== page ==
I’ll cling to that as I live through these uncomfortable unknowns, and let them enlarge the future.  The stars are aligning and what is in store will be revealed, and it will be all good, and right, and peaceful, and fulfilling.

A Time for Change

Once again I find myself facing change.  Somewhere deep inside of me I drew out the courage to tell Mr. Ex that I can’t live with our situation the way it is anymore.

Not sure where it came from, but after a lot of conflict resulting from his addiction and struggles of recovery, a lot of hard work with clinicians, a lot of soul-searching, and a pause away from the daily grind, I realized that we needed to break from the pain we continue to cause each other.

I surprised myself when I heard the words coming out of my mouth…even though we have gone through this in the past when I first found out about the addiction.  But it was deeper than that for me now, and for him.  Looking back through the years there have been multiple emotional balls we have both been juggling, but instead of juggling we have just thrown the balls at each other.

Neither of us wanted to recognize the emotional disconnect that we have had, which then became complicated with an addiction.  His gambling was a byproduct of all of his personal internal issues, and he turned to gambling to try to fix them.  This of course led to disastrous results that he is now working hard to overcome. 

I fought my way through my own demons on a different path, seeking fulfillment of my destiny and dreams through empowerment, truth and wholeness, and we found ourselves on two very different roads. 

I hoped and believed that he could be somebody he is not, and learned to see that in the context of my reality.  His internal unhappiness, my inability to fix that, and our differing needs have propelled us both into change.  So I stopped and asked myself if I am willing to see and do things differently for the greater good of both of us.  I had to come into an acceptance of what is, instead of having unmet expectations that then create sadness.

So as I figure out how to move into this change I remind myself of a few things:

The best thing I can do is to take care of myself and focus on what is in my control.  Change is a chance to grow.  It can offer hopefulness, provide opportunities, new paths to follow.   I move forward with a mind to persevere, a smile, and courage in my heart.   I hope he will do the same.

All You Have Is All You Need

Coming off of a holiday filled with abundance, presents being dropped on our doorstep anonymously, gifts cards arriving in the mail from far away places, enough food to feed a small village, it gave me pause for thought on having, needing, wanting, and achieving abundance and prosperity.

My family does not lack.  No, we do not have an unlimited bank account, in fact, just the opposite with a substantial gambling debt, but we still do not lack. Mr. Ex has a good job, two in fact, and the bills are paid on time.  The children are involved in many extracurricular activities, often on scholarship or through state services provided due to my son’s circumstances, but they are all afforded opportunities to participate in many things.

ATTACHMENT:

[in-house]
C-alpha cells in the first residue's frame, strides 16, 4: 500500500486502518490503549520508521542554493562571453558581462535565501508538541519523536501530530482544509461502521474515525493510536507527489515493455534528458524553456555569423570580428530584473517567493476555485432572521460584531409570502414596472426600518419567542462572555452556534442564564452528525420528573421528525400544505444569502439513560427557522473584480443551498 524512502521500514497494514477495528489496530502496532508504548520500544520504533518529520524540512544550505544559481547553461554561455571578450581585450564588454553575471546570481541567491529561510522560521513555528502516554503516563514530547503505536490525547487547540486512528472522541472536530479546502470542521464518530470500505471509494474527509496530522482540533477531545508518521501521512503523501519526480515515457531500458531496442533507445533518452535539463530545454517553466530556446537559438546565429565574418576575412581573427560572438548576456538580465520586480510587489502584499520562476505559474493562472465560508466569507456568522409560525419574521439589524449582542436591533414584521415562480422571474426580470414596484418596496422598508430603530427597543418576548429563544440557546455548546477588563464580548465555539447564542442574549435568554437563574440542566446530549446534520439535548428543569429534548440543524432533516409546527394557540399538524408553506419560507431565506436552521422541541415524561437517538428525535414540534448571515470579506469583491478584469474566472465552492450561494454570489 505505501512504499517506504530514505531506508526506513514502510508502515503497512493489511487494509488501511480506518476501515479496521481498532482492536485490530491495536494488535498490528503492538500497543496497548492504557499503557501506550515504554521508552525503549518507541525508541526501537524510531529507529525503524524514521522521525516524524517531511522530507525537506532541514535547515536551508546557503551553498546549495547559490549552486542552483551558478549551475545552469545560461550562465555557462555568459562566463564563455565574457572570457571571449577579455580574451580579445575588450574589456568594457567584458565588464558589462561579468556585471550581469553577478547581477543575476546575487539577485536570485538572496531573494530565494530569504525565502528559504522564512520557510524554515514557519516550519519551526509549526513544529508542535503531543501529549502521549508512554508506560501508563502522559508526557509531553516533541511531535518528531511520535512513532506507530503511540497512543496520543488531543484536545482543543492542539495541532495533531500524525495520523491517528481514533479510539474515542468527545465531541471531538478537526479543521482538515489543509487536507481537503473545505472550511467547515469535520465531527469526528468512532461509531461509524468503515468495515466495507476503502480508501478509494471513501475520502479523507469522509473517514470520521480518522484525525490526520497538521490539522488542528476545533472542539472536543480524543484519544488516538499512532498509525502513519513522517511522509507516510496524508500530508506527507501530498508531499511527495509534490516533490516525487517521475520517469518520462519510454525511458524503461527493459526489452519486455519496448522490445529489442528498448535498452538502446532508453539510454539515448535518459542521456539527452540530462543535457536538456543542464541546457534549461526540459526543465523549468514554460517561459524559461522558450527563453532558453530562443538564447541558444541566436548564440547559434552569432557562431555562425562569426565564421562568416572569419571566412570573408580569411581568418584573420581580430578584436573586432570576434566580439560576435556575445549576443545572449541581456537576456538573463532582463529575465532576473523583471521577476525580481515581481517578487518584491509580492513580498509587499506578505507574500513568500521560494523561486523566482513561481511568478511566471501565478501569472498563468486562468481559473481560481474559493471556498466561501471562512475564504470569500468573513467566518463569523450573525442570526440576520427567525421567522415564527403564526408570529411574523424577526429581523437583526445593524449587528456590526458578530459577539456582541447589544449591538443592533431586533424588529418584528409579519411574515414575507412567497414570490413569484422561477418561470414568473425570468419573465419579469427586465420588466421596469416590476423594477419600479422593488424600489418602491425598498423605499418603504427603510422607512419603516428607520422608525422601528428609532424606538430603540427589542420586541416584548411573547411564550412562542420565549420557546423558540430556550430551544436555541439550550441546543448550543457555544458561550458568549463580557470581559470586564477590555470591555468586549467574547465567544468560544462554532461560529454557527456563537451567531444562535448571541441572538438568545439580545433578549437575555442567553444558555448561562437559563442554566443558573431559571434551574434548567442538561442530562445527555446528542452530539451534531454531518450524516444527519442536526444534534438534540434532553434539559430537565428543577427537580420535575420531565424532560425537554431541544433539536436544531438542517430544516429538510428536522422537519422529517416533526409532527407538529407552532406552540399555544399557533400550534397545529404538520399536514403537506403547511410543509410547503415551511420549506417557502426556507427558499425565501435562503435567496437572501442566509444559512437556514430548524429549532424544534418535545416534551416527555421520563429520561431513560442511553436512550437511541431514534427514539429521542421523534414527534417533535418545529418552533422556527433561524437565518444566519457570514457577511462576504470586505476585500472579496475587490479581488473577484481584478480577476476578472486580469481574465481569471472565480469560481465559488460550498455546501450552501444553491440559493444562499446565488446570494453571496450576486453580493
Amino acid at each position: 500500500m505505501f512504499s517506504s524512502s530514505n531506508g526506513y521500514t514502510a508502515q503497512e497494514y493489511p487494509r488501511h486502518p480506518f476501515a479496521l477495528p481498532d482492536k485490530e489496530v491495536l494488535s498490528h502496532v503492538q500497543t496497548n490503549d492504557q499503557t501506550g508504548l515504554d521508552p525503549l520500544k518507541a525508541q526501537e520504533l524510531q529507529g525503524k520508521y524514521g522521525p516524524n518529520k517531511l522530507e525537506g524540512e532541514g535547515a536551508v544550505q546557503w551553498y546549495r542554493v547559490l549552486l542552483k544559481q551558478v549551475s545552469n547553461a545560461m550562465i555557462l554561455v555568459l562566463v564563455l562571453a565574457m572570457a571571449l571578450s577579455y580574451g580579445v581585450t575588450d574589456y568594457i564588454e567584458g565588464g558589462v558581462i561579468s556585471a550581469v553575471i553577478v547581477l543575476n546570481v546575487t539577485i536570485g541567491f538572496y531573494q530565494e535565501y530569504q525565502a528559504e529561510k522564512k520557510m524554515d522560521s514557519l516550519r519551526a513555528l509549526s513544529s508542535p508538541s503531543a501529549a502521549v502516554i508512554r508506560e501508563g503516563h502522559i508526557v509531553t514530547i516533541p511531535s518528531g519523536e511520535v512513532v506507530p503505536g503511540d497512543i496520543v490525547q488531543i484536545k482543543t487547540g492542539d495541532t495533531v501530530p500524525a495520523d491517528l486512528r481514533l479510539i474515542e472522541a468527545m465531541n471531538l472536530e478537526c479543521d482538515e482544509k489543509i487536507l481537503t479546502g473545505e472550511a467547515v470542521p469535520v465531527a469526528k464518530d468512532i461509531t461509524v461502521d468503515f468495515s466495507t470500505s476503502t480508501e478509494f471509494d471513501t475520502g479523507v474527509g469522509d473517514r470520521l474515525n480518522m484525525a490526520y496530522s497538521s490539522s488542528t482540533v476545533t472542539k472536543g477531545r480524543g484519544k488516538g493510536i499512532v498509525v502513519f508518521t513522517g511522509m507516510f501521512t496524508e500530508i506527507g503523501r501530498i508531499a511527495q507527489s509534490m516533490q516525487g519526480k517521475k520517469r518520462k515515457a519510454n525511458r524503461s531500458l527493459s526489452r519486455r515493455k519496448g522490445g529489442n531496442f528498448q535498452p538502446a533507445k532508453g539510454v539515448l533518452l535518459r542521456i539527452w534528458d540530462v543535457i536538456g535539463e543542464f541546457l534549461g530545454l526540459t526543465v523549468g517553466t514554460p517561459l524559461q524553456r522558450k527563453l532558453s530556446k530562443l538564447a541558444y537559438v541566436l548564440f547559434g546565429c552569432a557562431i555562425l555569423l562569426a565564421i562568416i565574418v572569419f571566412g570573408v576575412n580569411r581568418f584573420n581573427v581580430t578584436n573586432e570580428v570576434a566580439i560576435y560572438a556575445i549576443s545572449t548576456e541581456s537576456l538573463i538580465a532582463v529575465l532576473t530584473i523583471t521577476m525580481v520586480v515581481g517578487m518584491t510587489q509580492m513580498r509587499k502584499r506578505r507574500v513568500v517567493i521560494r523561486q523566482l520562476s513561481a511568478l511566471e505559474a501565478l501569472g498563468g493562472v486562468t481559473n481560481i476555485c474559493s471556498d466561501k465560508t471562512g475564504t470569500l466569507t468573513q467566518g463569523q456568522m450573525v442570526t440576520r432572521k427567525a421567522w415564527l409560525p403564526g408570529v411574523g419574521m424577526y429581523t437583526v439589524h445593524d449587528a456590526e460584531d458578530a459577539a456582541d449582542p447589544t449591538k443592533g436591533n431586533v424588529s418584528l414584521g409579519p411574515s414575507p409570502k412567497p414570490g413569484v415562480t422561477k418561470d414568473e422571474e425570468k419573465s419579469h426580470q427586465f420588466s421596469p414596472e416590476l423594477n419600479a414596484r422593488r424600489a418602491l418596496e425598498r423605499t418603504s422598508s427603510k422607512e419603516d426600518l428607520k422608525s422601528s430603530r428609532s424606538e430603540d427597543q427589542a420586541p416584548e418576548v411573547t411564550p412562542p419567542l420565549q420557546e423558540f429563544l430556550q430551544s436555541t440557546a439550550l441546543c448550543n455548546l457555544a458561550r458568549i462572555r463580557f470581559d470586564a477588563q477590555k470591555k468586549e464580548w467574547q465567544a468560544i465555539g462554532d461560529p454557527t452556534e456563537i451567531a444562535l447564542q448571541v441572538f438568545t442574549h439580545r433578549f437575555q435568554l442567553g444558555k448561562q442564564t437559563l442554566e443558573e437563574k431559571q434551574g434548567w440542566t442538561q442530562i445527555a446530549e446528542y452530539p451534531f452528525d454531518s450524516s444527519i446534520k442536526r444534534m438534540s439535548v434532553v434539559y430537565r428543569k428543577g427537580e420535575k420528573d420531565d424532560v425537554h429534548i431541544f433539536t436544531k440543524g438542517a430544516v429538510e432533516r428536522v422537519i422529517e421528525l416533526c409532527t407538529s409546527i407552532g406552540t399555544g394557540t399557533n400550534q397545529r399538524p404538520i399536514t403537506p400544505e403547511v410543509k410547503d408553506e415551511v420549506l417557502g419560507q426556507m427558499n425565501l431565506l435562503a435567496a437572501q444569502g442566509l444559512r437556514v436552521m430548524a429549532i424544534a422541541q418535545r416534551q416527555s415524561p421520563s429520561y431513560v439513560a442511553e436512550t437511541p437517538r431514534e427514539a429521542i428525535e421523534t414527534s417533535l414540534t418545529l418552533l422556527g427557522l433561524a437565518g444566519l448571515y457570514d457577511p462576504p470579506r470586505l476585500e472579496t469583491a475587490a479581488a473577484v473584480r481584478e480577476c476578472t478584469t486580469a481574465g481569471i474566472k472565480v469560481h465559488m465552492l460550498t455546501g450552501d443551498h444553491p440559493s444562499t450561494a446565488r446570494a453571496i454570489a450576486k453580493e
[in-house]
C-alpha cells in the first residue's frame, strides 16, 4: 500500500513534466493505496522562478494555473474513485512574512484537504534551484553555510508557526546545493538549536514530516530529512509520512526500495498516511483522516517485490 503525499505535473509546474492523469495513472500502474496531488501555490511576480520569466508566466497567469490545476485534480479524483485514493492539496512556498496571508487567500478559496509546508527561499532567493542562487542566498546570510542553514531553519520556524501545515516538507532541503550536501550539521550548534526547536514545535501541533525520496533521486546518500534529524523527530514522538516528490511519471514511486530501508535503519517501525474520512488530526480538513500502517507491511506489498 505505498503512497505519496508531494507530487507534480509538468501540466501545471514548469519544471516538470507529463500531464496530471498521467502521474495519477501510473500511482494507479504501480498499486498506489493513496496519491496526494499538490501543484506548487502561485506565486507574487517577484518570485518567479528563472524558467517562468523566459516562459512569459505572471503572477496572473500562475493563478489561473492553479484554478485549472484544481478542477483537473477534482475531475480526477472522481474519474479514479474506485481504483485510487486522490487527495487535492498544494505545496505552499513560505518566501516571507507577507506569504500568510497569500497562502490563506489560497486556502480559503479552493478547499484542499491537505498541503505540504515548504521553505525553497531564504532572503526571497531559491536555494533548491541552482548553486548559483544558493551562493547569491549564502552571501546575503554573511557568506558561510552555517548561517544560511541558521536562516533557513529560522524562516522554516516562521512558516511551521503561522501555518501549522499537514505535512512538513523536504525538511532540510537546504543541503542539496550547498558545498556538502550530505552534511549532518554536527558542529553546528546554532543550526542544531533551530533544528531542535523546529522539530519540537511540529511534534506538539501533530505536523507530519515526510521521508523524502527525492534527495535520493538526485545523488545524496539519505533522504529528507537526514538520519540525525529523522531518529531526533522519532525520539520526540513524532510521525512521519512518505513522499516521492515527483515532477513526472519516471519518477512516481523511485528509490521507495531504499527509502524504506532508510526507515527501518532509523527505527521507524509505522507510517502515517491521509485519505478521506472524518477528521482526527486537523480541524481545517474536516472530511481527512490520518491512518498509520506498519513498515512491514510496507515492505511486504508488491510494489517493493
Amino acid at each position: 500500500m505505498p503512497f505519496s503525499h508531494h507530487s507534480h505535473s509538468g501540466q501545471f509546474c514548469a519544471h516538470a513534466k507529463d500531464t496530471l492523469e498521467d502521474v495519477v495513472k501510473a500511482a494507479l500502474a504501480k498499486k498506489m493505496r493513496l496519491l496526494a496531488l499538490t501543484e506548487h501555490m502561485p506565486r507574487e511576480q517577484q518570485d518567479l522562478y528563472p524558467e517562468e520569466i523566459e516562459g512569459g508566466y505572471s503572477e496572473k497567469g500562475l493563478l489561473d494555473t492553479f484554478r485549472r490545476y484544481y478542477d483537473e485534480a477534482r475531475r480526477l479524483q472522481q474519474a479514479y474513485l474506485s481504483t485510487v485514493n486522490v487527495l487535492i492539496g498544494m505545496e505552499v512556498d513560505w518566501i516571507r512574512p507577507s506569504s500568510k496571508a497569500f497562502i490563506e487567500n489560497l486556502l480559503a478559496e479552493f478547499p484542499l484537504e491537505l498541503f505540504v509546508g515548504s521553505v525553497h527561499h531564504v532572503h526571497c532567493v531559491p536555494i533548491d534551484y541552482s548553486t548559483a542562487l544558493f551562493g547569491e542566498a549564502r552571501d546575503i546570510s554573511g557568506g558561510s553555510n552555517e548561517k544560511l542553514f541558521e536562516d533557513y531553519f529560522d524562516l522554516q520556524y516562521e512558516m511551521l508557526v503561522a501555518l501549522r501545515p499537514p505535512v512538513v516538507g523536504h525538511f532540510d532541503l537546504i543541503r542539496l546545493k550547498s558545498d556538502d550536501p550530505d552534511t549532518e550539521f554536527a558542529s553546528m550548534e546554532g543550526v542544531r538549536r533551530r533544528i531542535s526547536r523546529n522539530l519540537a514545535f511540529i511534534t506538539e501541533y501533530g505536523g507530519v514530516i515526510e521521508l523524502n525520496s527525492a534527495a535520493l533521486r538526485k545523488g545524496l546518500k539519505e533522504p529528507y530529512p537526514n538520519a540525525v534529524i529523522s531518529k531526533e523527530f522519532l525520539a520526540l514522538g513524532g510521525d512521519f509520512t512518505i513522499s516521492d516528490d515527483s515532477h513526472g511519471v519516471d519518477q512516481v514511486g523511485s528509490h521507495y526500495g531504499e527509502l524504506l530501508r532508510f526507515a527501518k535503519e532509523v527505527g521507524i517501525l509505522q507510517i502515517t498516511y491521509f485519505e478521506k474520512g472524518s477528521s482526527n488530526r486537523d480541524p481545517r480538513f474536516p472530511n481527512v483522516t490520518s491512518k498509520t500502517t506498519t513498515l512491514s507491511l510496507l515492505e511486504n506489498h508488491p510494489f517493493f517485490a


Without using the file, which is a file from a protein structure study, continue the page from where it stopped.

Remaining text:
We have a house (albeit we are selling to pay the debt,) two cars, an overstock of food, nice clothes, computers, game consoles, televisions in almost every room, music systems, high-speed internet, cell phones, and I haven’t even mentioned heat all winter, central air all summer, trips along the shore (thanks to a mother who lives there,) and the list goes on.

Looking around at what we have fills me with gratitude on a daily basis.  But this was a learned concept, I grew up with material abundance, and I never knew any differently until surviving the life changing school of hard knocks in adulthood.  I have to work hard to instill gratitude into my children, who are used to having what they want, but maybe don’t have an understanding about what they really need, which is internal happiness no matter the external situation.

Mr. Ex did not grow up the way I did, he had what he needed physically—food, shelter, clothing, but not what he needed emotionally—a loving family providing emotional nurturing.  He has worked hard to offer that to his children and did up to a point when his addiction took over, something he is now trying to fix.   But he still yearns for material things on a regular basis.  The conflict is a very real, visible struggle.

This is not about Mr. Ex’s want of things, or my children’s worldly desires, or even my own wish list; this is about understanding that all we have is all we need.  And really, all we have in the material world is much more than what we need. 

Abundance is much more than having things.  Abundance is about an overflowing fullness of the heart.  It is simplicity of life, grace, ease, comfort, cheer, happiness, sufficiency and satisfaction.   It is looking around your life and seeing the reality of all that you have and feeling how prosperous you really are over and above your tangible environment.

Prosperity is often defined in a financial context, but we forget that we can be prosperous in other areas of our lives…health, well-being, peace of mind, restfulness, friendships, values, favor, joy.  It is what truly exists for us in a more ethereal sphere. 

We can even be abundantly prosperous…living a live filled with gratitude for everything around us, everything in us.   Committing to feeling good, optimism, and back to a familiar theme of mine—hope and belief in all things, present and possible.

Feeling abundant and prosperous in our lives despite our situation and circumstances is a personal choice that must be grown and nurtured, felt and cherished.  It’s about shifting thinking from lack to plenty, to soundness and stability both physically and emotionally. 

Just for a minute each day think about all you have and be grateful for it. Then watch what you attain and feel it start to fill you up in ways you never imagined.